“The Nevada Department of Agriculture is dedicated to creating food security in communities across Nevada and improving infrastructure for resilient supply chains,” said J.J. Goicoechea, director of the Nevada Department of Agriculture. “This grant is another step in the right direction by providing additional resources for producers and consumers, and we are thankful to partner with University of Nevada, Reno Extension on important work like this."

Extension will draw on its extensive grassroot networks developed over a century of providing outreach services to deliver targeted support through existing programs such as the Small Business Education ProgramBeginning Farmer & Rancher Program, Risk Management Education and Integrated Pest Management, among others. The Experiment Station, also a unit of the University’s College of Agriculture, Biotechnology & Natural Resources, will bring its research and teaching expertise in desert farming to the project, through its Desert Farming Initiative and the Initiative’s Nevada Farm Apprenticeship Program. The University’s Federally Recognized Tribal Extension Program also helps recruit and instruct participants for the Apprenticeship Program.

"The funding from this food business center will provide technical support to producers in the processing and distribution of agricultural products, conduct consumer preference research, and provide and build capacity on how to bring a crop from the farm to the marketplace," said Staci Emm, the project’s state implementation manager, and a professor and Extension educator in Mineral County. "Educating producers on value-added processes, such as efforts to reduce spoilage and boost consumer demand, will further contribute to this initiative. This comprehensive approach marks the first long-term program in Nevada specifically designed to enhance the distribution and processing of agricultural products, setting many of our producers up for success."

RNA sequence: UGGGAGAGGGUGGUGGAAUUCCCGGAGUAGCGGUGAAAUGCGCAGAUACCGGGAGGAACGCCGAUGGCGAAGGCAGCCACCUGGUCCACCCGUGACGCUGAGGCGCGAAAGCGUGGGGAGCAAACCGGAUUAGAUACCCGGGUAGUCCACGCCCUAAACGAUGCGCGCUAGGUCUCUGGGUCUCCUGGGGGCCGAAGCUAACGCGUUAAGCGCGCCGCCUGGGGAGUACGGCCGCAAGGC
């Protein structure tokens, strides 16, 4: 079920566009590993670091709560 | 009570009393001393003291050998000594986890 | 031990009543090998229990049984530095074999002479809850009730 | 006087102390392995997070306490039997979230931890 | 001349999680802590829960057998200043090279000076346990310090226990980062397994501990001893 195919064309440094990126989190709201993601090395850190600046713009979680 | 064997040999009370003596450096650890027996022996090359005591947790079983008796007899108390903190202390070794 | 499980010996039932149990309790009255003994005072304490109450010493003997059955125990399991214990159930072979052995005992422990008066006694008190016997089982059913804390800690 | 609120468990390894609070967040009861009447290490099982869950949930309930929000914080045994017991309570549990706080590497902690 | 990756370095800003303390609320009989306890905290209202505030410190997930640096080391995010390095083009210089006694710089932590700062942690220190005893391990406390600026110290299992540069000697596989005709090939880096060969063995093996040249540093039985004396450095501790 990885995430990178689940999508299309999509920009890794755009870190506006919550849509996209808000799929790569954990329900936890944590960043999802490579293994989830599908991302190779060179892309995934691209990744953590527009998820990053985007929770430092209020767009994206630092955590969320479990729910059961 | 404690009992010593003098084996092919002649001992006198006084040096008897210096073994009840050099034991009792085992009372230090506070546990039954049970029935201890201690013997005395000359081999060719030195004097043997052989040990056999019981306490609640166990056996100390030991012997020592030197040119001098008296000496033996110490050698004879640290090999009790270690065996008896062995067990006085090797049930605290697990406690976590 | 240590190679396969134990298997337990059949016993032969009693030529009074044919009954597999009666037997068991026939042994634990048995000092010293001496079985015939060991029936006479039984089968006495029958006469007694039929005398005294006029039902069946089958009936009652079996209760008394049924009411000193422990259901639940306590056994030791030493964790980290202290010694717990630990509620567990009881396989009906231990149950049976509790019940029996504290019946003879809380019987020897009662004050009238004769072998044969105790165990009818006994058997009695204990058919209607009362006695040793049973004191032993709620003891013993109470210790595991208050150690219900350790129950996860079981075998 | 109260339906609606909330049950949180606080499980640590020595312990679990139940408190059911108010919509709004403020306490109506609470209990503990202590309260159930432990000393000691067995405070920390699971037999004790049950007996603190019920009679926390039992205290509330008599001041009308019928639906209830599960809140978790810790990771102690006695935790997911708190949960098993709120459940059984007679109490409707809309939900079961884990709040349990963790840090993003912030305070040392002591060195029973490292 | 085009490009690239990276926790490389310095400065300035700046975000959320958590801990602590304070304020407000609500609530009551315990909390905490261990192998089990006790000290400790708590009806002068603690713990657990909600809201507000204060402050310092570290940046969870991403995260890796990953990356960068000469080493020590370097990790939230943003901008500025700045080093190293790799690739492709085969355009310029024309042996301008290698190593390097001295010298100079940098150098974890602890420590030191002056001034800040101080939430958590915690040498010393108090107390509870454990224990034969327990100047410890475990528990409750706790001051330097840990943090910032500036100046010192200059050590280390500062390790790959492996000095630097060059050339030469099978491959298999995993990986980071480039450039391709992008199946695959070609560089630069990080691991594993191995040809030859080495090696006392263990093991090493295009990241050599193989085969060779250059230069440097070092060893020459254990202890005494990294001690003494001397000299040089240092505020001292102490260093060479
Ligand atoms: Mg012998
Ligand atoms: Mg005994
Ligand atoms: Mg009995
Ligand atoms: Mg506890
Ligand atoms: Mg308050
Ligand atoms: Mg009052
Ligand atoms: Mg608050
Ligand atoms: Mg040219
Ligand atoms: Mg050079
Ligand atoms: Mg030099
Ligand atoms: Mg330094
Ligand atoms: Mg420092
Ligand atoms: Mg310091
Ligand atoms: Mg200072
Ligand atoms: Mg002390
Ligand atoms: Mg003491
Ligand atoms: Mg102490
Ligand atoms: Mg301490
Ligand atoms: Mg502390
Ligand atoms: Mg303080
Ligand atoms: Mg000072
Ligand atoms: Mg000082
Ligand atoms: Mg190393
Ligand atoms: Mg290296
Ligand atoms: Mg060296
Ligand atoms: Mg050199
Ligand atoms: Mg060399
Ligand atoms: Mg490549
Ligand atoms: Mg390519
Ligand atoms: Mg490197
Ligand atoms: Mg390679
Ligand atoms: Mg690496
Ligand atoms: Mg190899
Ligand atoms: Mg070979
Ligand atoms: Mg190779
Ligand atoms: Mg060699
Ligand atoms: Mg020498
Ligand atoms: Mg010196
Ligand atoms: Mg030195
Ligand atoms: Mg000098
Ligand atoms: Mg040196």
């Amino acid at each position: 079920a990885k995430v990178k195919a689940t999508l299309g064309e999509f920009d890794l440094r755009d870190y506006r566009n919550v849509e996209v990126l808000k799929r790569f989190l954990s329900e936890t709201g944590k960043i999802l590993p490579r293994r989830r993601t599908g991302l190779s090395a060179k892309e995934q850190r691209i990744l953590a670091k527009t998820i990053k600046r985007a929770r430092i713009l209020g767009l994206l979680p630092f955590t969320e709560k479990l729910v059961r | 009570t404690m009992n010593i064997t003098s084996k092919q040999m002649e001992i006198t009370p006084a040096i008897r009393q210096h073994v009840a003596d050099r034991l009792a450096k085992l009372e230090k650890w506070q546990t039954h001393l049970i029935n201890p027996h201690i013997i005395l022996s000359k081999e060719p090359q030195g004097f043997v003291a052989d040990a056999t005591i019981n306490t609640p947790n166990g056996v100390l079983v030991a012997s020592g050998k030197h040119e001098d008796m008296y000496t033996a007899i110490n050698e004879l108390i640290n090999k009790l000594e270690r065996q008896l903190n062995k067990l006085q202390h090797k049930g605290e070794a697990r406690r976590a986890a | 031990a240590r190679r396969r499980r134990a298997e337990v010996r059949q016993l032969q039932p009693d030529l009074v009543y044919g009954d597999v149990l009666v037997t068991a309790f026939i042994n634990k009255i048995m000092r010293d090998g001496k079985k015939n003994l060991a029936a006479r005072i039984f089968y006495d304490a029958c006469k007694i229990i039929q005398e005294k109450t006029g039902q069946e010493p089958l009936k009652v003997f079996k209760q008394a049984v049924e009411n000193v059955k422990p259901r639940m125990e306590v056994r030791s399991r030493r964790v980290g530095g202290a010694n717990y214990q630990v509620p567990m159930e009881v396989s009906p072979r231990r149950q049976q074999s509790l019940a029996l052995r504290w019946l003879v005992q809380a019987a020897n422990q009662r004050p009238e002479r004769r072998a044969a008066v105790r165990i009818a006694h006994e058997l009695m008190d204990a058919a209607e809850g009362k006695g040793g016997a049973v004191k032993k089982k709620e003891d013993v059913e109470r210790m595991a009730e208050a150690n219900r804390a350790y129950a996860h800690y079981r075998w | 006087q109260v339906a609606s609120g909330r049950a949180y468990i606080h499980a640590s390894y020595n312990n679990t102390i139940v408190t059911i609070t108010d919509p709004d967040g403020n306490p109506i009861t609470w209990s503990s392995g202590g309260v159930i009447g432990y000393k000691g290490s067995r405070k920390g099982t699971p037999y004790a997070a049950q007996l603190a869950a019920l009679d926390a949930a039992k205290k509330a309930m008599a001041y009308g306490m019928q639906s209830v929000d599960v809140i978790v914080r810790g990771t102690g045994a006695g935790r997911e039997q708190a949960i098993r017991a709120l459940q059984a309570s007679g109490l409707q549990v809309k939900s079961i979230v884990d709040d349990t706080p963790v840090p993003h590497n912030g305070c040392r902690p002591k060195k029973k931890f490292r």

Nevada farmers advocate for supportive agricultural policies

Rodney Mehring is a past participant of Extension’s agricultural farm tours and a leadership committee member for the Nevada Farm Network, a project coordinated by the Desert Farming Initiative that helps fruit and vegetable farmers connect and access technical resources. He is also the owner of Blue Lizard Farms in Caliente, Lincoln County, where he grows specialty crops. In 2022, Mehring became the first farmer to participate in the Department of Agriculture’s Home Feeds Nevada Program, through which the agency purchases and distributes locally produced foods to those in need. This month, his farm was awarded the Nevada Agriculture, Food and Beverage Small Business of the Year by the agency for his dedication to Nevada’s food sustainability.

Despite his successful operation, Mehring, an advocate for Nevada’s food sovereignty, sees the potential for greater profits for farmers with increased state and federal support, particularly through initiatives such as the Regional Food Business Centers.

"I believe the regional food centers have the potential to empower farmers of all scales, to compete effectively against larger producers from Southern California and Mexico,” Mehring said. “Advocating for policies that fund farmers, coupled with providing transportation assistance and reinforcing direct-to-consumer marketing channels, would allow farmers to focus on expanding production, leading to accrual of economies of scale."

Bramble Farm in Spanish Springs, Nevada.
Brian Markowski’s Bramble Farm in Spanish Springs, Nevada, specializes in cultivating microgreens such as lettuce, squash and zucchini. Photo by Olga Miller.

Brian Markowski, farmer and owner of the Bramble Farm in Spanish Springs, Nevada, also sees supportive agricultural policies as a step to promoting farming as a viable and attractive career. He has worked as a teacher and a financial analyst but says that he didn’t find his calling until he enrolled in and graduated from Extension’s Beginning Farmer & Rancher Program. The program helps Nevada producers develop business and financial management skills to operate successful agricultural ventures.

Today, Markowski sells more than 25 varieties of vegetables at three farmers markets in Sparks, Nevada. However, had it not been for a county ordinance that has limited his water usage, curtailed his sales outlets and restricted his production to a quarter acre of his 10-acre farm, he says he would have expanded his production and sold his produce through commercial outlets. This would also qualify him for more USDA loans and allow him to participate in programs such as the Nevada Department of Agriculture’s Farm to School, which aims to help deliver healthy food to school children, connect them with the sources of their food and inspire them toward careers in agriculture.